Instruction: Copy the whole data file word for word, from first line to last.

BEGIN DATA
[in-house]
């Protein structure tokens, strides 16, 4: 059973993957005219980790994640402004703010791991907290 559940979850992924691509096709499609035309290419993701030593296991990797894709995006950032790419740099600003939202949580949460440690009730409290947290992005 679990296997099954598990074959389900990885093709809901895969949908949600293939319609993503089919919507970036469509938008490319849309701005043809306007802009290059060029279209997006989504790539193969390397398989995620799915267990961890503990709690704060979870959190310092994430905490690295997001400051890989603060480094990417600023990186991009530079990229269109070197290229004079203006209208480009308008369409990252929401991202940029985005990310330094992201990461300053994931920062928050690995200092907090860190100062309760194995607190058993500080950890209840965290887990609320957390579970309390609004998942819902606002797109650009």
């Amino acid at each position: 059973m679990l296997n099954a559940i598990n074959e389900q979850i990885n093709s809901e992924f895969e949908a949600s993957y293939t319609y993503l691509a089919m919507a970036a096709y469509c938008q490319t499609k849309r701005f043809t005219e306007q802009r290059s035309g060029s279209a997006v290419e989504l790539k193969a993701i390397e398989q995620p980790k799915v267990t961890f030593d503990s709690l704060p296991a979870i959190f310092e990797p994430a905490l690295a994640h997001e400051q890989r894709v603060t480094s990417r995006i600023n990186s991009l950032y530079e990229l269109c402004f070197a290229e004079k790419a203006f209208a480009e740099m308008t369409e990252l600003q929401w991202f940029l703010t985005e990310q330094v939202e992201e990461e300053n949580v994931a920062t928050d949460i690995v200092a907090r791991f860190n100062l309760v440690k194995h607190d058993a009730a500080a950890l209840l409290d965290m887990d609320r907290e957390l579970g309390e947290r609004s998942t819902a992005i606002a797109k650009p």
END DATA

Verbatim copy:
[in-house]
């Protein structure tokens, strides 16, 4: 059973993957005219980790994640402004703010791991907290 559940979850992924691509096709499609035309290419993701030593296991990797894709995006950032790419740099600003939202949580949460440690009730409290947290992005 679990296997099954598990074959389900990885093709809901895969949908949600293939319609993503089919919507970036469509938008490319849309701005043809306007802009290059060029279209997006989504790539193969390397398989995620799915267990961890503990709690704060979870959190310092994430905490690295997001400051890989603060480094990417600023990186991009530079990229269109070197290229004079203006209208480009308008369409990252929401991202940029985005990310330094992201990461300053994931920062928050690995200092907090860190100062309760194995607190058993500080950890209840965290887990609320957390579970309390609004998942819902606002797109650009």
């Amino acid at each position: 059973m679990l296997n099954a559940i598990n074959e389900q979850i990885n093709s809901e992924f895969e949908a949600s993957y293939t319609y993503l691509a089919m919507a970036a096709y469509c938008q490319t499609k849309r701005f043809t005219e306007q802009r290059s035309g060029s279209a997006v290419e989504l790539k193969a993701i390397e398989q995620p980790k799915v267990t961890f030593d503990s709690l704060p296991a979870i959190f310092e990797p994430a905490l690295a994640h997001e400051q890989r894709v603060t480094s990417r995006i600023n990186s991009l950032y530079e990229l269109c402004f070197a290229e004079k790419a203006f209208a480009e740099m308008t369409e990252l600003q929401w991202f940029l703010t985005e990310q330094v939202e992201e990461e300053n949580v994931a920062t928050d949460i690995v200092a907090r791991f860190n100062l309760v440690k194995h607190d058993a009730a500080a950890l209840l409290d965290m887990d609320r907290e957390l579970g309390e947290r609004s998942t819902a992005i606002a797109k650009p």